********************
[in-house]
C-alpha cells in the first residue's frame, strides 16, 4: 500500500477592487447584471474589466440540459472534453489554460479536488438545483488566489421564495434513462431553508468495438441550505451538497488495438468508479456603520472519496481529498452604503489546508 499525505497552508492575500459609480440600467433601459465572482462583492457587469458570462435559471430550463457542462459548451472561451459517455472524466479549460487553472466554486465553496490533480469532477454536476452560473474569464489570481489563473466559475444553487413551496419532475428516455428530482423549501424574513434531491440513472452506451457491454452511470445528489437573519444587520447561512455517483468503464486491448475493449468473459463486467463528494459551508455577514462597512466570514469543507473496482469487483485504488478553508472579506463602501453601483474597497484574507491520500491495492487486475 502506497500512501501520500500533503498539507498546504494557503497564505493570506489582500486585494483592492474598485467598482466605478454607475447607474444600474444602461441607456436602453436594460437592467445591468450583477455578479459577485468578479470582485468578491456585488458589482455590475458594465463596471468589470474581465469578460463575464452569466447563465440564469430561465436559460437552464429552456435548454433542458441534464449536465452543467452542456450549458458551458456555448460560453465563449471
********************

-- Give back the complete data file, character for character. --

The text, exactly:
[in-house]
C-alpha cells in the first residue's frame, strides 16, 4: 500500500477592487447584471474589466440540459472534453489554460479536488438545483488566489421564495434513462431553508468495438441550505451538497488495438468508479456603520472519496481529498452604503489546508 499525505497552508492575500459609480440600467433601459465572482462583492457587469458570462435559471430550463457542462459548451472561451459517455472524466479549460487553472466554486465553496490533480469532477454536476452560473474569464489570481489563473466559475444553487413551496419532475428516455428530482423549501424574513434531491440513472452506451457491454452511470445528489437573519444587520447561512455517483468503464486491448475493449468473459463486467463528494459551508455577514462597512466570514469543507473496482469487483485504488478553508472579506463602501453601483474597497484574507491520500491495492487486475 502506497500512501501520500500533503498539507498546504494557503497564505493570506489582500486585494483592492474598485467598482466605478454607475447607474444600474444602461441607456436602453436594460437592467445591468450583477455578479459577485468578479470582485468578491456585488458589482455590475458594465463596471468589470474581465469578460463575464452569466447563465440564469430561465436559460437552464429552456435548454433542458441534464449536465452543467452542456450549458458551458456555448460560453465563449471